Cadillac XTSBest Big 'Ole Sedan

It's not surprising to see a new luxury car that's long, sleek and black. But it is unusual to find one with an advanced dual-mode hybrid system with plug-in charging. Also, bucking the big V-8 tradition of luxury sedans, the Cadillac XTS is powered by a 3.6-liter V-6 with direct injection. The hybrid powertrain won't be short on power — GM estimates it to be a rousing 350 horsepower.

While Cadillac adamantly insists the XTS is a concept car and not necessarily intended for production, it's size and overall style point to what a 2013 model might look like. Industry insiders expect that the XTS will replace both the Cadillac STS (introduced in 2005) and DTS (introduced in 2006). The XTS is sized in between the smaller STS and the larger DTS.

  • Image Credit: Michael Zak, AOL Autos

Hyundai Blue-WillMost Underrated Concept at the Show

In what looks to be a solid competitor for the upcoming Chevrolet Volt, the Hyundai Blue-Will concept is a plug-in hybrid concept. When plugged into an electrical outlet, the juice charges up lithium-polymer batteries that promise to deliver 40 miles of driving range. If you drive farther than that, a 152-horsepower 1.6-liter four-cylinder gasoline engine takes over.

Cool new ideas include roof-mounted solar cells and a thermal energy capture system that coverts exhaust heat into electricity.

While the Blue-Will's styling is far out, the basics of its hybrid powertrain will debut in the next-generation Hyundai Sonata Hybrid that's due later this year.

  • Image Credit: Autoblog

BYD e6Best Chinese Car We've Seen

Say "electric car" and many people rightfully envision a golf cart with turn signals and brake lights.

While the BYD e6 is a battery electric vehicle, this is no fairway bag carrier. The e6 four-door hatchback is sized like a real sub compact car and has a top speed of 87 mph with a stated range of 205 miles per charge. If the vehicle delivers what its maker promises, the e6 could be an affordable alternative to current hybrid cars.

BYD is a Chinese company that is one of the world's largest manufacturers of batteries and electronic components. The company started building complete cars for the Chinese domestic market in 2003, and announced at the Detroit Auto Show that they plan to sell the e6 in the US by the end of this year.

Initial sales goals are modest, with expectations of approximately 300 vehicles. Company officials said that if sales were successful, they would open a North American Plant.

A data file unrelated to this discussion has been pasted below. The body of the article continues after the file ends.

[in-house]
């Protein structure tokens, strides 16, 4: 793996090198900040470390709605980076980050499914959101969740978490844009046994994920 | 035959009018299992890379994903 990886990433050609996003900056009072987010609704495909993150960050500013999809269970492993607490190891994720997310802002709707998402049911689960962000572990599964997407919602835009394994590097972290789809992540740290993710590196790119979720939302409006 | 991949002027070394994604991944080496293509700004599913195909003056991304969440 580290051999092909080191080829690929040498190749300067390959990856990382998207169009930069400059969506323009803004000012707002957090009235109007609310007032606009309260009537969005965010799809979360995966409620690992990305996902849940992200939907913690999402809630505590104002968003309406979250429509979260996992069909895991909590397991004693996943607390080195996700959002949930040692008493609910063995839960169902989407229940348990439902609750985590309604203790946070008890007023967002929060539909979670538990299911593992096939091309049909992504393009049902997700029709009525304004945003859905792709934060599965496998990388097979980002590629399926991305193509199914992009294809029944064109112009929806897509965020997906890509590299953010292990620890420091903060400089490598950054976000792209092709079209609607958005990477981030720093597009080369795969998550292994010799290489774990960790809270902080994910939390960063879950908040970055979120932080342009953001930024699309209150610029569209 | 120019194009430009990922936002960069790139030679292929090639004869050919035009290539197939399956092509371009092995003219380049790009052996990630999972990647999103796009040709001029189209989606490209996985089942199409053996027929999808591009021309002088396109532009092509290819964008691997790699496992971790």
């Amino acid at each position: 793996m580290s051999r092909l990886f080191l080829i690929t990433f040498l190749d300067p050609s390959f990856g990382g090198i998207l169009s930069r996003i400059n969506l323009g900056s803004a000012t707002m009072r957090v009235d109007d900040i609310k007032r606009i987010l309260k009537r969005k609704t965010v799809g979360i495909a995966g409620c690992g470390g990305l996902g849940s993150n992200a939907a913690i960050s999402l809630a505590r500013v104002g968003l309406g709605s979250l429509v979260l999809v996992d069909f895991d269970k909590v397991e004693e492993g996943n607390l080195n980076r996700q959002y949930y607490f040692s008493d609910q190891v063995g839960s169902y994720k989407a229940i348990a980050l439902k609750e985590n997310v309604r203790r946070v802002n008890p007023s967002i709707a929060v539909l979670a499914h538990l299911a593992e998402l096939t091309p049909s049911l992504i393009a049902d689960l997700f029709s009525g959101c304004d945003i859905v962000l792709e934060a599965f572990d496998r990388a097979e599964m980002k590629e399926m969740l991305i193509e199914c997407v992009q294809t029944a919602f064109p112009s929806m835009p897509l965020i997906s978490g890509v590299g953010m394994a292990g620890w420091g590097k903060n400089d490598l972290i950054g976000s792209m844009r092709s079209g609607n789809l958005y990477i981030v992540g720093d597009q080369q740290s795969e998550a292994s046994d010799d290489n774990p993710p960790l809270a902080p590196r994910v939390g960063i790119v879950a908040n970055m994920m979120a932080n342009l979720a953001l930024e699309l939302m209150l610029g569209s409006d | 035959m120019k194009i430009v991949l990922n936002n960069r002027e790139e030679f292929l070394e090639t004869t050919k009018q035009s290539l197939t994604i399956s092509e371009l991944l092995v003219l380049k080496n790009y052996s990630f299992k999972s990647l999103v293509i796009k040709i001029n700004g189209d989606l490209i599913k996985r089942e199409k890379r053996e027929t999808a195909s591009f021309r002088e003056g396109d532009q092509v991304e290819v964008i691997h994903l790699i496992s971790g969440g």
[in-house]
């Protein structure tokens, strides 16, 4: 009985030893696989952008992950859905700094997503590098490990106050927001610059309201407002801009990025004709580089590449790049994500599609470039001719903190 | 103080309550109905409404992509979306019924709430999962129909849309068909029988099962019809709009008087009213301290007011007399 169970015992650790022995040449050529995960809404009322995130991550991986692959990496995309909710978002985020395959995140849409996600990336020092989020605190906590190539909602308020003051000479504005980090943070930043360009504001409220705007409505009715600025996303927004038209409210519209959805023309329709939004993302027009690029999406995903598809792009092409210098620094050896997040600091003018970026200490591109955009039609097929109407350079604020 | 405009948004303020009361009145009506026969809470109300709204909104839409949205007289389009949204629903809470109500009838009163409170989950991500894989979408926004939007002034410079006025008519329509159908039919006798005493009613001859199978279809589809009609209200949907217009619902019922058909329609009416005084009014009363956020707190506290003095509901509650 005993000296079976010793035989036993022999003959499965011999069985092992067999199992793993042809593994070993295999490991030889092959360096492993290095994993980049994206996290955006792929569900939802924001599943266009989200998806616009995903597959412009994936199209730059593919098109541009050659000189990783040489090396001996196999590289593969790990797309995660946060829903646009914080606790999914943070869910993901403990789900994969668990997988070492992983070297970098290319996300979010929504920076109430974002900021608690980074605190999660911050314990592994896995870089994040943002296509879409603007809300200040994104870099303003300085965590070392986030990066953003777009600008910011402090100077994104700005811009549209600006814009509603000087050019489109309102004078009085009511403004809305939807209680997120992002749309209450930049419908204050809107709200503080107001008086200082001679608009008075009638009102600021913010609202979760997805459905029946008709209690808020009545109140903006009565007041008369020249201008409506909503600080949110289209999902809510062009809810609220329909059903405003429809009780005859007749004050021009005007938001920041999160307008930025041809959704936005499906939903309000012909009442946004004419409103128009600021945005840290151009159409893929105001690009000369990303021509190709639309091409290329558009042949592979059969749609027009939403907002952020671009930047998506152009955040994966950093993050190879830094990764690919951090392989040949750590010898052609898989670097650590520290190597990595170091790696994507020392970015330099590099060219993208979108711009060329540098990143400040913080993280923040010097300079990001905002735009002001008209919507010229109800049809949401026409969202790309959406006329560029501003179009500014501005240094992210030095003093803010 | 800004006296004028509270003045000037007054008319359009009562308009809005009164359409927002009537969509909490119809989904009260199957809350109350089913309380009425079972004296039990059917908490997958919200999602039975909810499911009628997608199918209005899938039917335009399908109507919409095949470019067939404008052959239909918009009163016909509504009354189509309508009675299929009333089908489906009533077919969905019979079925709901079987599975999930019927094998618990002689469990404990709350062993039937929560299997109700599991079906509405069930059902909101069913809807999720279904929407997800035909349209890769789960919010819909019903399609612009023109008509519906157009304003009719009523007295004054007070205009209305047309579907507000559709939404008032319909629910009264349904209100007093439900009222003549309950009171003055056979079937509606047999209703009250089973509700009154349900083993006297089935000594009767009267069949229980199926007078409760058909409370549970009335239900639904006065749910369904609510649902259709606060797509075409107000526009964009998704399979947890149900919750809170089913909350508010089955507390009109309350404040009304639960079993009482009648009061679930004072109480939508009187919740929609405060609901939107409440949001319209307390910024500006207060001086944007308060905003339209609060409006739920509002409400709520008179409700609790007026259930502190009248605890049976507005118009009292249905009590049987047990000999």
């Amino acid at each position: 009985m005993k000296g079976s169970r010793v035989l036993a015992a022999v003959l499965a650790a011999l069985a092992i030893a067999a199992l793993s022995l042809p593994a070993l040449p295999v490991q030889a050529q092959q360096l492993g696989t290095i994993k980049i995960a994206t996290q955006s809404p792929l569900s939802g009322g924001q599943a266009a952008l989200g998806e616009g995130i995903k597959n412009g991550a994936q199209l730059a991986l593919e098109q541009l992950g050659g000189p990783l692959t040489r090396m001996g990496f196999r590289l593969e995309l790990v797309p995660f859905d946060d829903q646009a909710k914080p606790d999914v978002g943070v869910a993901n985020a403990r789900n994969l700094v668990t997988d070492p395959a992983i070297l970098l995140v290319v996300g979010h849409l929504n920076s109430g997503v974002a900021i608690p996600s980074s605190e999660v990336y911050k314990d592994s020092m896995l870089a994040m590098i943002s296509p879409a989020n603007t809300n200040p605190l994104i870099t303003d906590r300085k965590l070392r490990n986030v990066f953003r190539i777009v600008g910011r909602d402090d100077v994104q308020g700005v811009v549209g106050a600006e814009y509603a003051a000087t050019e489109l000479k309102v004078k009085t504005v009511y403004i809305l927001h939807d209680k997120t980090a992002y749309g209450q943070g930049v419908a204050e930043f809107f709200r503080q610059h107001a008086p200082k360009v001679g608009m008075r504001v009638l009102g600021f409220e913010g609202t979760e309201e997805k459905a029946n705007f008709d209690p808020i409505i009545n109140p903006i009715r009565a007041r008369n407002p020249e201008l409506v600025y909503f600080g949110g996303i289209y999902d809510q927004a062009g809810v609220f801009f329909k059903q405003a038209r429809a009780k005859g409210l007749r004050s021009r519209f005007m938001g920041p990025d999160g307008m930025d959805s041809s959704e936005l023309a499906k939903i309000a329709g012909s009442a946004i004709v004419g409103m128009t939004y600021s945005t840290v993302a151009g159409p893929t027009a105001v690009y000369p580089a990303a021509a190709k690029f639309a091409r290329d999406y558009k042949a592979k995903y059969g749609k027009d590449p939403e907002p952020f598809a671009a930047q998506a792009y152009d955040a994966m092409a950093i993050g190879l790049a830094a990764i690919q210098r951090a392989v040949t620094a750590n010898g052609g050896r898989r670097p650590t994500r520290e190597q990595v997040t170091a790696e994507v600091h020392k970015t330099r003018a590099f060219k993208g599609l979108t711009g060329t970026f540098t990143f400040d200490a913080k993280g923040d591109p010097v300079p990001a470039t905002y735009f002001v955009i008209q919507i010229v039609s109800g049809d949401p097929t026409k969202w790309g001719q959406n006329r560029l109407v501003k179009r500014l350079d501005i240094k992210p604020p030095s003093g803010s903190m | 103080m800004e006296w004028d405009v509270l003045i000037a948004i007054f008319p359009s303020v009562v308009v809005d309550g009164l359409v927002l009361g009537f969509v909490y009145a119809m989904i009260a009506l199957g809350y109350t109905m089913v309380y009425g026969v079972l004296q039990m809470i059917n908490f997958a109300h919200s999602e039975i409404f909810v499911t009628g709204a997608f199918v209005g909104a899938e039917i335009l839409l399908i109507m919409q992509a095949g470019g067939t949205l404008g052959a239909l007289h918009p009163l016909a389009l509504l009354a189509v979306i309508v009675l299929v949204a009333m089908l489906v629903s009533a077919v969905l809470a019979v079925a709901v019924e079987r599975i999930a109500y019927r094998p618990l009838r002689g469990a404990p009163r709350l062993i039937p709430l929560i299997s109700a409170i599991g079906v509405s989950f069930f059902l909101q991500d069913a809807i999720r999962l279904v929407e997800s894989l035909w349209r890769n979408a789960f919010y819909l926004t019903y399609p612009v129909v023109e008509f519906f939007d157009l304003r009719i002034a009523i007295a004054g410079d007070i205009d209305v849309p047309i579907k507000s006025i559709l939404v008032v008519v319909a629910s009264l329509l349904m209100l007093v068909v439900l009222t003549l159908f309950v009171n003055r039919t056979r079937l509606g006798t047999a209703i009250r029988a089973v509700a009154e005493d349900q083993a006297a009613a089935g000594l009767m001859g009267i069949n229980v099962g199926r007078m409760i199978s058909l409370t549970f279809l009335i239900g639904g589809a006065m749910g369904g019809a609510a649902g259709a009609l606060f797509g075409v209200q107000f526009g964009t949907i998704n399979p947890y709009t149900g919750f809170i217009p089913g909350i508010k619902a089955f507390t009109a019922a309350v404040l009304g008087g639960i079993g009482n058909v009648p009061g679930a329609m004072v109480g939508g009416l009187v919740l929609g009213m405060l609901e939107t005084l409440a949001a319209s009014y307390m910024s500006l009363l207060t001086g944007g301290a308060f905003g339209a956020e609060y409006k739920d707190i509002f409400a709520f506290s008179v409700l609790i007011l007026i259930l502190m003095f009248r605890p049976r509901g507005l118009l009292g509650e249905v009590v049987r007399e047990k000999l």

While the company's initial goals for US sales are modest, BYD's global ambitions are huge. The company clearly stated that they would like to become the world's largest automobile company by 2025.

  • Image Credit: Autoblog

Audi e-tronBest In Show

In contrast to the boxy and practical BYD e6 electric car, Audi showed everybody in Detroit that electric cars can be sleek and sexy and fast. Audi claims the e-tron is capable of 0-60 mph in less than six seconds and has a top speed governed to 124 mph. Driving range on a full charge of electrons is estimated to be 155 miles.

Curiously, this is the second e-tron Audi has shown, and it's not just a different color than the one shown in December at the Los Angeles Auto Show. The larger e-tron had four electric motors (one per wheel) while Detroit's e-tron features just two motors that power the rear wheels. Lithium-ion batteries hold the energy for both cars.

The larger, more complex e-tron goes into low-volume production in 2012, but Audi has not confirmed production of the model pictured here.

  • Image Credit: Autoblog

Cadillac CTS-V CoupeBest Sports Car

After Cadillac launched their award-winning CTS-V sedan to warm praise in 2009, many expected a coupe form wasn't far behind. As it turns out we were right.

The powertrain for the CTS-V coupe is in line with that of the sedan: massive and mouth-watering. The car features the same supercharged 6.2-liter V-8, good for 556 horsepower and 551 lb-ft of torque. Available transmissions are both six-speed units: either a manual or automatic with paddle shift control.

Other than its missing two doors (and check out those door handles -- they're flush with the bodywork), the CTS-V coupe and sedan don't have a whole lot that separates them. But, the CTS-V coupe is about one inch wider at the rear than the CTS-V sedan and should be a bit lighter. Also, like the base-model CTS coupe, the CTS-V coupe features an open cabin thanks to a lack of a B-pillar.